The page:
The Labour party leadership campaign sees four unique individuals jostling for the leadership position. Things have already begun to heat up with Keir Starmer seemingly covering his flank from Rebecca Long-Bailey by skewing ‘further left’ on his policy pledges during the most recent hustings in Cardiff.
What Labour may or may not realise is that they are stuck between a rock and a hard place when it comes to picking a leader.
An often overlooked part of the Labour campaign is the striving for diversity racial and gender diversity – both within their own party, and in wider society. In the run-up to the 2019 election campaign, Labour put forward plans to review and increase diversity amongst the FTSE 100 by introducing mandatory pay-gap policy to close the wealth gaps between Men, women and the BAME population. They also pledged to review BAME representation amongst teachers as well as closing the gender pay gap by 2030.
With a championed narrative to ‘diversify their parliament’, backed by plans to implement a sort of ‘forced-diversity’ scheme on a national basis, they have set themselves up as the party diametrically opposed to Boris Johnson’s past racially insensitive comments. As righteous as this position may look, it creates a world of pain for the party post candidate nomination.
The current poll leader, Keir Starmer, is sitting comfortably at the top. It would be a miracle if Lisa Nandy or Rebecca Long-Bailey could claw into that deficit. The problem is they are now trapped.
A vote for Starmer would surely undercut their diversity narrative by opting to succeed an ‘old white guy’ with what can only be described as another ‘old white guy’. To have a man win despite running against only women will surely be picked up by the ‘woke left’ and the backlash could have dire consequences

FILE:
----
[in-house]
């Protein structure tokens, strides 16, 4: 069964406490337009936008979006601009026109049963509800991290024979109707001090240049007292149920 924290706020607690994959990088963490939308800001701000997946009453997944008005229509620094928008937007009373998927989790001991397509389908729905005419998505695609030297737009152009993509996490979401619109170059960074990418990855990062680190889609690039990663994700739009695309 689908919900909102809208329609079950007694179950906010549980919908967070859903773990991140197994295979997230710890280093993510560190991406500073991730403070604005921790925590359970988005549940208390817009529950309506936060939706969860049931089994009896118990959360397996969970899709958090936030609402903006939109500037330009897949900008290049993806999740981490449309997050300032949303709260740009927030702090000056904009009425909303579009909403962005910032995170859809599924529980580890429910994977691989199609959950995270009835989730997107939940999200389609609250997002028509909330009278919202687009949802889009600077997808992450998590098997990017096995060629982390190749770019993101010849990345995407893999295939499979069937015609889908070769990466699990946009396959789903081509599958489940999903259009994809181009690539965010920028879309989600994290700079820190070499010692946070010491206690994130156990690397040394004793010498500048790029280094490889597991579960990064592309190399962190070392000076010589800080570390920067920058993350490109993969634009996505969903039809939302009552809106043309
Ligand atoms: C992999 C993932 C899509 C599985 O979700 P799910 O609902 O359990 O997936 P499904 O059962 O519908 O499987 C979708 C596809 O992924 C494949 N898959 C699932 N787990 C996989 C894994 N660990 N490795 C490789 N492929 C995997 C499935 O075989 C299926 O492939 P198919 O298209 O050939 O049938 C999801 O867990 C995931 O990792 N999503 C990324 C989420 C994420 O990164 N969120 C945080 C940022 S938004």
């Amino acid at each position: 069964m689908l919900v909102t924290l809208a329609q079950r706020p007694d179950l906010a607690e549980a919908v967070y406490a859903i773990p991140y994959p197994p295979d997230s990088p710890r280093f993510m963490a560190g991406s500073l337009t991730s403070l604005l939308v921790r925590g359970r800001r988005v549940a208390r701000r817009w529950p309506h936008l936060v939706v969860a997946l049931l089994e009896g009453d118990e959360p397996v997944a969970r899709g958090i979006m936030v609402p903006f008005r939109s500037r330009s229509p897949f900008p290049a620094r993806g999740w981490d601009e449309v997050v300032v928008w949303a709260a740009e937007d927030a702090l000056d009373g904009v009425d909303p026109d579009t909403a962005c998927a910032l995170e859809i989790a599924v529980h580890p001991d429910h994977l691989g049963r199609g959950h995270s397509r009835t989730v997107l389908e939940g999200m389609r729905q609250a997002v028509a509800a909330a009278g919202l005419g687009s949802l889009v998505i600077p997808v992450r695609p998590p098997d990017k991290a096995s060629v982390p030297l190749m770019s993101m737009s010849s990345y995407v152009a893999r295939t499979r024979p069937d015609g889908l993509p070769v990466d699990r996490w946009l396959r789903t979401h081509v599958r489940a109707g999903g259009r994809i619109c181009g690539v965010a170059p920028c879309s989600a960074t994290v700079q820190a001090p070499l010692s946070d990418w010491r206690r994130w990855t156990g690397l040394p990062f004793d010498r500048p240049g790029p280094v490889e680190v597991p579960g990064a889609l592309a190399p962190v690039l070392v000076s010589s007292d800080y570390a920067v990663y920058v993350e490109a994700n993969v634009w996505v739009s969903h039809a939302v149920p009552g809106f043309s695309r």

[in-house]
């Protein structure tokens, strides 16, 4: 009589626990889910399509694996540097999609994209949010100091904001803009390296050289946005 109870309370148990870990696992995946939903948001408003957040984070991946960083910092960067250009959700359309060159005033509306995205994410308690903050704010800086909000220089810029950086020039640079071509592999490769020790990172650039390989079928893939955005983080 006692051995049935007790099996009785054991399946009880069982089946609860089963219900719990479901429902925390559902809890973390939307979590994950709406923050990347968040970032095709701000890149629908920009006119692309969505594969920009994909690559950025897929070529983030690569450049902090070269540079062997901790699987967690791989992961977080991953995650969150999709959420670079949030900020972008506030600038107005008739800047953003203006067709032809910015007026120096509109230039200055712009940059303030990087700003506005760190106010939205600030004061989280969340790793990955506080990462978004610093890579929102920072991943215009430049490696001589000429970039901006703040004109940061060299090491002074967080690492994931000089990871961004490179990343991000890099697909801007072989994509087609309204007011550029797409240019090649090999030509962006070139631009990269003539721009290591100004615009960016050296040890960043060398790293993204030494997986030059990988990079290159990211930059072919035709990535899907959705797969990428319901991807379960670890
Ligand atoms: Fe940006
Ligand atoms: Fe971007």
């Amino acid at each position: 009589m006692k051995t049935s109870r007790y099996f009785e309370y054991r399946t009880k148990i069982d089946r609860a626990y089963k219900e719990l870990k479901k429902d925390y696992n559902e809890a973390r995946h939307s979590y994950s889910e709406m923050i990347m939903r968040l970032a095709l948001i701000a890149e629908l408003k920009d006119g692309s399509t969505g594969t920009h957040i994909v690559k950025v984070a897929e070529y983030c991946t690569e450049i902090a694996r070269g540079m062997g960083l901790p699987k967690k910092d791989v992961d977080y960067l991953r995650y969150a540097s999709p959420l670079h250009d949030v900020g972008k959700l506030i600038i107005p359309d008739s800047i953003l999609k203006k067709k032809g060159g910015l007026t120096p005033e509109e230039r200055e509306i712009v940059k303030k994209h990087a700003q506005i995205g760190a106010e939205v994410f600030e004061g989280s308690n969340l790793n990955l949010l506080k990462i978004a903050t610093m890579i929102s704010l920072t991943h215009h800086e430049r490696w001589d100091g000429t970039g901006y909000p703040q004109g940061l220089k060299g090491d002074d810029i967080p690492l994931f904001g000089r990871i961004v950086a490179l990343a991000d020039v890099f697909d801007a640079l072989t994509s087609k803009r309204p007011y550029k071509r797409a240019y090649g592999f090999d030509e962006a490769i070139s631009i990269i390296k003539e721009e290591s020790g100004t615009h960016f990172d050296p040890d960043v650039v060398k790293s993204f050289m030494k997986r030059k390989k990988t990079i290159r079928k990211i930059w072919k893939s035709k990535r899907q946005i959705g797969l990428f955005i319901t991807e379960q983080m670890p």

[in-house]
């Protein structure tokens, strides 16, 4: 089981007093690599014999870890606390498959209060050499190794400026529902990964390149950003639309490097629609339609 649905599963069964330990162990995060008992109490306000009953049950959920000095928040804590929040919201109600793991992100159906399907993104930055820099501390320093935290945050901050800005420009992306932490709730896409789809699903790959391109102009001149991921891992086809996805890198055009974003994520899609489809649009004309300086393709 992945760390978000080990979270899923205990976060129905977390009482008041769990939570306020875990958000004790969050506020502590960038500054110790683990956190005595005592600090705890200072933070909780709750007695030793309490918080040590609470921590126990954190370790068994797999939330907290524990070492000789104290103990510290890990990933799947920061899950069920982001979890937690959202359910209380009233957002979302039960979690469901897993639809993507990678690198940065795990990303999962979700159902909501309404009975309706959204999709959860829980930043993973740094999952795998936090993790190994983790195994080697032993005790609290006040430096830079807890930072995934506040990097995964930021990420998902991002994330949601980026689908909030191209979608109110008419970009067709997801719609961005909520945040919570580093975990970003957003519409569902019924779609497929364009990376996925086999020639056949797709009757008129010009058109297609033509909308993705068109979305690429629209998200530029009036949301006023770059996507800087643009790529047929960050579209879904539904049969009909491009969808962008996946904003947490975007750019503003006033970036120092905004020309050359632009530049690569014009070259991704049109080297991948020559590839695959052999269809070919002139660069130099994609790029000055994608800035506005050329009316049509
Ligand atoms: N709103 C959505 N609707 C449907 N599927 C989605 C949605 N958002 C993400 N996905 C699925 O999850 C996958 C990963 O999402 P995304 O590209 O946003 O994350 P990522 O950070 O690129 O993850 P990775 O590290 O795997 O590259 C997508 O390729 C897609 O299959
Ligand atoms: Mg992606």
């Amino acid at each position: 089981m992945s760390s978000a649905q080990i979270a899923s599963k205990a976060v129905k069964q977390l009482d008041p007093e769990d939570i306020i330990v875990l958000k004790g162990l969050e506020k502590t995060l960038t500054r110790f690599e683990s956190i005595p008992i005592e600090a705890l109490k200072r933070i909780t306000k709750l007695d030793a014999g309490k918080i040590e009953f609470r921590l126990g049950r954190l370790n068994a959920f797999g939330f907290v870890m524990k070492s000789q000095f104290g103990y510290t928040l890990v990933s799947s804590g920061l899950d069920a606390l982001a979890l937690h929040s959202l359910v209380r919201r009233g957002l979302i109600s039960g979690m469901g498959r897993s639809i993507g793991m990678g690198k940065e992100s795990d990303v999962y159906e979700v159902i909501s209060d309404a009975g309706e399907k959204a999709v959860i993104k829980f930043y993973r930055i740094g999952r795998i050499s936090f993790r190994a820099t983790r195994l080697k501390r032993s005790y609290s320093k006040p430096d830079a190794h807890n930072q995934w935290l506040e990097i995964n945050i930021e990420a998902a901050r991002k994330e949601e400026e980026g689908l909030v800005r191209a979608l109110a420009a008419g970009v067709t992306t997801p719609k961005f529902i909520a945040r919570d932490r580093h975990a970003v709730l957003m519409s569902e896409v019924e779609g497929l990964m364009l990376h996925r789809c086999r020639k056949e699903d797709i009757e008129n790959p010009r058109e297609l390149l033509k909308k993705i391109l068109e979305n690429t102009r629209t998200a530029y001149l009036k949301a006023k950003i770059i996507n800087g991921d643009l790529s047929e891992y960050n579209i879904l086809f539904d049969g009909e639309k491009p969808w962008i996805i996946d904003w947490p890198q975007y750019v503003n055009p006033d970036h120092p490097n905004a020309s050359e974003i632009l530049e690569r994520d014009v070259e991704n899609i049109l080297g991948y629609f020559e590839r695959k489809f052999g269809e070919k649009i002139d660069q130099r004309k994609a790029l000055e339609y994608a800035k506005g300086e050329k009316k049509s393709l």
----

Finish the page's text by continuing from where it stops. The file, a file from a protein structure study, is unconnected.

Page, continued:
A vote for Long-Bailey or Nandy, is just simply a vote for continuity Corbyn. Long-Bailey’s use of colourful language to fire back at the notion that the people rejected socialism is a sign that she isn’t looking to budge on financial policy.
The recent election was however unprecedented; it was really one issue that decided the results. However, despite being a complete whitewash in favour of the Conservative party, the votes can be taken back as they were merely ‘Lent’ to the Tory’s for Brexit purposes. Despite this, the Labour party would be mad not to consider changing their tact.
In the four years running up to this point, Labour leader has skewed the party further left each year leading to a traceable decline in votes each year.
Change could be coming in the form of ex-shadow Brexit secretary, Keir Starmer but they need to be prepared for the intersectional backlash if he is the one that is responsible for cutting four women out of the fight for the top.